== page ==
Ackee and Saltfish

The Fresh Slice of Life of ‘Ackee & Saltfish’

Rachel (left) and Olivia (right)

Friendship between women has been depicted in an array of illustrious shapes in our pop culture. Who hasn’t seen the indelible images of Thelma and Louise, Cher and Dionne, Romy and Michelle, Leslie and Anne? The new kids on the block that will nestle themselves into our cultural lexicon are: Olivia and Rachel. British humor is revered and known for blending dark humor with peculiar physical comedy, but try listing at least three films off the top of your head that are focused on the Black British experience and black British humor; you’ll likely come up short. However, there’s now ‘Ackee & Saltfish,’ a witty step forward in closing the gap.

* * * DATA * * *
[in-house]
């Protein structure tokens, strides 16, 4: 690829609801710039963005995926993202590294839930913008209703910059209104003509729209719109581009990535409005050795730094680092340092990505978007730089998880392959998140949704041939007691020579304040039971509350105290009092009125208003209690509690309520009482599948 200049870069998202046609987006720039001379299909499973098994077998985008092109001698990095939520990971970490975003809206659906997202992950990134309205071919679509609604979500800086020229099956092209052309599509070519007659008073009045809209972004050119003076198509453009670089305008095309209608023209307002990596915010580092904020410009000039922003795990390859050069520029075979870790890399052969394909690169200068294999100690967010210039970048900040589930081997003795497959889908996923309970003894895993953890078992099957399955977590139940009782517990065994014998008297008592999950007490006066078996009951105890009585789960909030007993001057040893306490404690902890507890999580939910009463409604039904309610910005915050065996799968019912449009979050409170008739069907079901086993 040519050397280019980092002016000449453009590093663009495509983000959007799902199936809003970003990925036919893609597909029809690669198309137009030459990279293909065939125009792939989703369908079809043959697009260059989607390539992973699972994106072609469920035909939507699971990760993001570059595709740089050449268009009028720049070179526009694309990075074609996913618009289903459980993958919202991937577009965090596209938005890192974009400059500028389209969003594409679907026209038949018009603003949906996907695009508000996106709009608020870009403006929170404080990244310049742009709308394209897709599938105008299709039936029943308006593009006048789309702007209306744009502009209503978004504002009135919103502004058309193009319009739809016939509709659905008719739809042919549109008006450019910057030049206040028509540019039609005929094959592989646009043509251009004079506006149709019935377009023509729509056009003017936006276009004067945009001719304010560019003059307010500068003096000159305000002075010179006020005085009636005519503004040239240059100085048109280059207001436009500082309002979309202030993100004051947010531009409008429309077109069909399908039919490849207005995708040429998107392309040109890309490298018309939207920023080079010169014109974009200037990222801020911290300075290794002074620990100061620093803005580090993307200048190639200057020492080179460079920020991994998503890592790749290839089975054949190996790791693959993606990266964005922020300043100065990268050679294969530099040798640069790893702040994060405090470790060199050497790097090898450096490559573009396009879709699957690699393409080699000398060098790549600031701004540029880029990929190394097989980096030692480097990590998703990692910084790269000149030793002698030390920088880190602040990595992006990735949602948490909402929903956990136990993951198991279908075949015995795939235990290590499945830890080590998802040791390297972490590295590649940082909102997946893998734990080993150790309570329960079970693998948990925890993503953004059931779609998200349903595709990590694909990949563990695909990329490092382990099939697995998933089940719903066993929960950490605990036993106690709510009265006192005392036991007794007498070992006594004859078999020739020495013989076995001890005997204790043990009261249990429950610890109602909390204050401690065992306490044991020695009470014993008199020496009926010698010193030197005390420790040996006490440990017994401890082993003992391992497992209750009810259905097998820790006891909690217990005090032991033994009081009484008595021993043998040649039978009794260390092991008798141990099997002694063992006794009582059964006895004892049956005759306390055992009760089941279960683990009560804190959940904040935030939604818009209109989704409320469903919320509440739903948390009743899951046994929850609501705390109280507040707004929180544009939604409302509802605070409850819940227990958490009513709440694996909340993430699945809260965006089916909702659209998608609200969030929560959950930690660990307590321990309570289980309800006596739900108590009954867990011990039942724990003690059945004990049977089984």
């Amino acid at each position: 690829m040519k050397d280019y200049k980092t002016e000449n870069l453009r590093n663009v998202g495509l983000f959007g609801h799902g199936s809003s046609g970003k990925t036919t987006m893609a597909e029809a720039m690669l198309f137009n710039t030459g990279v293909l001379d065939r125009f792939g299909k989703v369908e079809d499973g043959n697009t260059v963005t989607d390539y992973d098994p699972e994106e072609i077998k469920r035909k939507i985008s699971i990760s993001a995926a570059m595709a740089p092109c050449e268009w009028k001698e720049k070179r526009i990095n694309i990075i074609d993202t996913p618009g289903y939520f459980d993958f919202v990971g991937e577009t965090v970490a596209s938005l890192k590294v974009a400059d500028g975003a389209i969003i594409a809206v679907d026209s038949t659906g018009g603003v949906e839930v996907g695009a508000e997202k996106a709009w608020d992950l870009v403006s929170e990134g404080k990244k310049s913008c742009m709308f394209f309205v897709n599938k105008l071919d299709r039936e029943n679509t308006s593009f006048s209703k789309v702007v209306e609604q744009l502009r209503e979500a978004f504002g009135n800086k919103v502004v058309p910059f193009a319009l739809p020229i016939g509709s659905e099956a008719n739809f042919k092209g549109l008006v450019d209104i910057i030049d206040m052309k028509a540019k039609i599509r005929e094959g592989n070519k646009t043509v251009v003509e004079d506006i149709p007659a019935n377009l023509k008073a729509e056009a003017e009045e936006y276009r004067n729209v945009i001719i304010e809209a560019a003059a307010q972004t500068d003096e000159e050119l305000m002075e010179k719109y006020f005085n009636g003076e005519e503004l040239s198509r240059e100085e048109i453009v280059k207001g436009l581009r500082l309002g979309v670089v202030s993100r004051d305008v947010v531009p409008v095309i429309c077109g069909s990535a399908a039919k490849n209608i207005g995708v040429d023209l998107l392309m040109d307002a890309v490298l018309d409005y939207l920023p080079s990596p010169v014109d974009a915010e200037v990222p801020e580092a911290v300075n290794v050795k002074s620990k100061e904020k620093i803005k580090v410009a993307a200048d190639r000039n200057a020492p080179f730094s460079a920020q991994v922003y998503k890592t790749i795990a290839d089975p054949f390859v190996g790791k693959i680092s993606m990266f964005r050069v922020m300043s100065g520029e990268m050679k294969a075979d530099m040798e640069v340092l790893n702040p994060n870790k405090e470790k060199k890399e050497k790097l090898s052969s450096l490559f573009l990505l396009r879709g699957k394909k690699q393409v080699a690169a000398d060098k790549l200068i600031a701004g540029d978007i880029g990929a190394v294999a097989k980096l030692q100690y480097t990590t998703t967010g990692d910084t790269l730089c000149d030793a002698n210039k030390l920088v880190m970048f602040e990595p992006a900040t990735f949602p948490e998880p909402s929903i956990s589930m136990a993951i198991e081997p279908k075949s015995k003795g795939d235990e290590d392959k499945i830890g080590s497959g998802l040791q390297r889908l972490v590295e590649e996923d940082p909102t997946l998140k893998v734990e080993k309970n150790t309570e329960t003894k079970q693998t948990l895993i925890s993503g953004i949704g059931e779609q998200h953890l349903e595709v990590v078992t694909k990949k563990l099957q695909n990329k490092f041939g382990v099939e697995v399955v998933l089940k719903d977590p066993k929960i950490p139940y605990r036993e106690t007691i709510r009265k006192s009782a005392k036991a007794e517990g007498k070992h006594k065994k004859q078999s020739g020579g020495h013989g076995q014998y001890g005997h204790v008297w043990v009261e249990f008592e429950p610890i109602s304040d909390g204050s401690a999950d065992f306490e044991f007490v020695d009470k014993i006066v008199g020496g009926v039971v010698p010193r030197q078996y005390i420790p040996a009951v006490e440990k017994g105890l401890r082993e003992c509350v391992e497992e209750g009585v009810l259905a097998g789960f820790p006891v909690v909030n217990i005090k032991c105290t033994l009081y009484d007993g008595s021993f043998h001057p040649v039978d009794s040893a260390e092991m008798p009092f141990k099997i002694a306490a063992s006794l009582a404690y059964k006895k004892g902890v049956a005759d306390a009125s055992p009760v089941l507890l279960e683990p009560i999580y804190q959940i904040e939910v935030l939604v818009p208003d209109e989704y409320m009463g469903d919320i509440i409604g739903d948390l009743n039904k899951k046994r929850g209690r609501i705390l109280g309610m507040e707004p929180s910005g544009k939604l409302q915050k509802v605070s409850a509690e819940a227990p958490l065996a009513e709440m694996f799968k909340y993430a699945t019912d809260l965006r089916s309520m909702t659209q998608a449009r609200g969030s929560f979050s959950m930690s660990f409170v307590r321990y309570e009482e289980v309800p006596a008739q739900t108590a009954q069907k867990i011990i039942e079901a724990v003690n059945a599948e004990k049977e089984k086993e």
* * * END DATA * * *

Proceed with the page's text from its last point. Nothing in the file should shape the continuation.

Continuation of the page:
‘Ackee & Saltfish’: There Are Other Narratives to Explore

poster ackee

We need new filmmakers like Cecile Emeke to break new ground with digital media. Smash the stranglehold of white filmmakers being the only ones telling Black stories that often dredge up old stereotypes and tired narratives. We need the specificity of Emeke’s vision. And dammit, I need more Rachel and Olivia in my life.